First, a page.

– Full-Race Belt and Pulley Engine Shield
– Slim LHS Radiator Fan
– Full-Race Hardware Kit
Additional Parts Needed
– Oil Drain Fitting for oil pan
– Air Intake and air filter
– Catch Can Solution
Additional Parts Recommended
– 3-Inch exhaust system
– High-Performance Clutch
– Engine-Management System
– Fuel Pump (Minimum of 255lph)
– Fuel Injectors (Minimum of 750cc/min)
– Spark Plugs (2 Steps Colder)
– Heat management solution
Engineered for Racing
For the D’Garage FR-S, we stepped up to the EFR7163 option for a variety of reasons. First, our FR-S had already made over 300-wheel horsepower on the Innovate supercharger setup with E85. Secondly, we’re building another FA20 engine with forged internals to handle the higher boost levels without issue. However, regardless of the turbo selected, the entire EFR lineup shares the same underlying technologies.
Outwardly, the EFR resembles no other turbocharger currently on the market. Whether you love or hate the aesthetic, the forward-thinking design of the EFR makes it one of the most lightweight, compact and versatile turbochargers currently available. The engineers at BorgWarner took the modern turbocharger back to the drawing board with the EFR series.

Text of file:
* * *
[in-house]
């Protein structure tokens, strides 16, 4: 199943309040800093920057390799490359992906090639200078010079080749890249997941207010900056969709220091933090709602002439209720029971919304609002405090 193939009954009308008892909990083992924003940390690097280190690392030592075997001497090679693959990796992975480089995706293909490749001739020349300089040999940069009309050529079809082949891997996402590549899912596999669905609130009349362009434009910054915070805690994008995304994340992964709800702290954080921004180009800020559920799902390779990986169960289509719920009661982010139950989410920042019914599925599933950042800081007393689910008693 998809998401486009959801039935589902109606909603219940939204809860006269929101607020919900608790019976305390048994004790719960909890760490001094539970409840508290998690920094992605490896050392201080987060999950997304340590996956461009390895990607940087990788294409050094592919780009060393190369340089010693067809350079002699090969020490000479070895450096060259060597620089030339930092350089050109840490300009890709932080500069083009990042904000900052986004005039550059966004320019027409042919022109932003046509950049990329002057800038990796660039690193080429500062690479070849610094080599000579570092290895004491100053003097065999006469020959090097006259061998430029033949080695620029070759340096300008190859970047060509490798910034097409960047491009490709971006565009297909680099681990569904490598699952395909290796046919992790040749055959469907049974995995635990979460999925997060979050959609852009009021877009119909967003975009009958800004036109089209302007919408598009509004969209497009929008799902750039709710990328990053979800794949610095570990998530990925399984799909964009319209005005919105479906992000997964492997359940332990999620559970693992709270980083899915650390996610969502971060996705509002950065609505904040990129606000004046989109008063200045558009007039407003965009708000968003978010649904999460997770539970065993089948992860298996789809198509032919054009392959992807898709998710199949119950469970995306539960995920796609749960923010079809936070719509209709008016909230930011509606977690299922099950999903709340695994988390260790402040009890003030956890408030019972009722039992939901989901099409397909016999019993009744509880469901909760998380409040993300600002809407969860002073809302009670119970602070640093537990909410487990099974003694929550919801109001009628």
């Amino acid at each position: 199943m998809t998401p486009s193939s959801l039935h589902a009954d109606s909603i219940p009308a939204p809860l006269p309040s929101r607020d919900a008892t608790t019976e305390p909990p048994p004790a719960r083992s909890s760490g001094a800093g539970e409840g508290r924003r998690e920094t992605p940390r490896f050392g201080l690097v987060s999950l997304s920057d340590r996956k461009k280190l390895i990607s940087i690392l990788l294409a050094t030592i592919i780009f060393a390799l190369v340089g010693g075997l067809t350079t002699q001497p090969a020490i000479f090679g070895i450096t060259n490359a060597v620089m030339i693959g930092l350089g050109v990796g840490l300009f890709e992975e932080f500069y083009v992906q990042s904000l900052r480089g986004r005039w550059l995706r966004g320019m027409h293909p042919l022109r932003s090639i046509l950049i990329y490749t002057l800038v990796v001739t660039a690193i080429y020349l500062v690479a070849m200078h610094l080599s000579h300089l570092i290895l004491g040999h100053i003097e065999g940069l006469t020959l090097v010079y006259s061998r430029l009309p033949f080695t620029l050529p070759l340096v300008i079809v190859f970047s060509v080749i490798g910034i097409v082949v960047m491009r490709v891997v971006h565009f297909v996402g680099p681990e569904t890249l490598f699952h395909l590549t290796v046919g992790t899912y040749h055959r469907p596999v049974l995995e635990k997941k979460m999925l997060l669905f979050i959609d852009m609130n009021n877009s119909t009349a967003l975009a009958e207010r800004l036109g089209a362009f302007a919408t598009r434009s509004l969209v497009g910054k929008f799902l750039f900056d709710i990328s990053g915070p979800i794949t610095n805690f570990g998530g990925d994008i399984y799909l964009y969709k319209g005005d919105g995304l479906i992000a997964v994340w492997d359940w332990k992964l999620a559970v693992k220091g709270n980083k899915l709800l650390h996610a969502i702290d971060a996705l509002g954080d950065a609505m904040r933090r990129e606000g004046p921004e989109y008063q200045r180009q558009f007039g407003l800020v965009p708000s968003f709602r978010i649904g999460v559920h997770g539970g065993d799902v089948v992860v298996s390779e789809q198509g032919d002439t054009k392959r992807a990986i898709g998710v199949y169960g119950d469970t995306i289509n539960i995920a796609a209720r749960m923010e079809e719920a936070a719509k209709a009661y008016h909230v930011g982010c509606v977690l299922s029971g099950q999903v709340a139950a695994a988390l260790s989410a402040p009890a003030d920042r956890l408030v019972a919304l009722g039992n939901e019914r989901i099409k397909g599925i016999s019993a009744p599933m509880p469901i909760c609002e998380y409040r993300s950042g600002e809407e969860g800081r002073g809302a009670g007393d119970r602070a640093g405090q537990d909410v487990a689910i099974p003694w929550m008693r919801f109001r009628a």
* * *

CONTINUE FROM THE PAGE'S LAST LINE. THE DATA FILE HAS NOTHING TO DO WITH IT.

The overall footprint of the turbocharger system is drastically reduced by using an EFR turbo that incorporates a wastegate, boost solenoid and recirculation valve.
One of the most obvious features of the EFR is its internal wastegate design. Since most high boost applications rely on an external wastegate setup, the EFR team realized the need for an internal wastegate capable of handling the flow requirements of high performance applications. These 36mm or 42mm valves (depending on turbo size) feature a design optimized for airflow, allowing for up to 40-percent of airflow passing through the wastegate at maximum power. BorgWarner offers three actuators for the EFR, one for low, medium and high boost. Once the actuator is chosen, it can be easily tuned using the integrated rod-swivel joint.
In addition to the high-flow internal wastegate, the EFR continues the all-in-one (AIO) approach to the remainder of ancillary turbo components by squeezing a boost solenoid, recirculation valve and turbo speed sensor port on the compressor cover. These integrated features eliminate the need for an external blow-off valve, boost solenoid or drilling into the compressor housing to mount a speed sensor. Incorporating all of these components directly onto the turbocharger reduces the need for lengthy vacuum lines and minimizes the overall complexity of the turbo system.
Performance from the Inside Out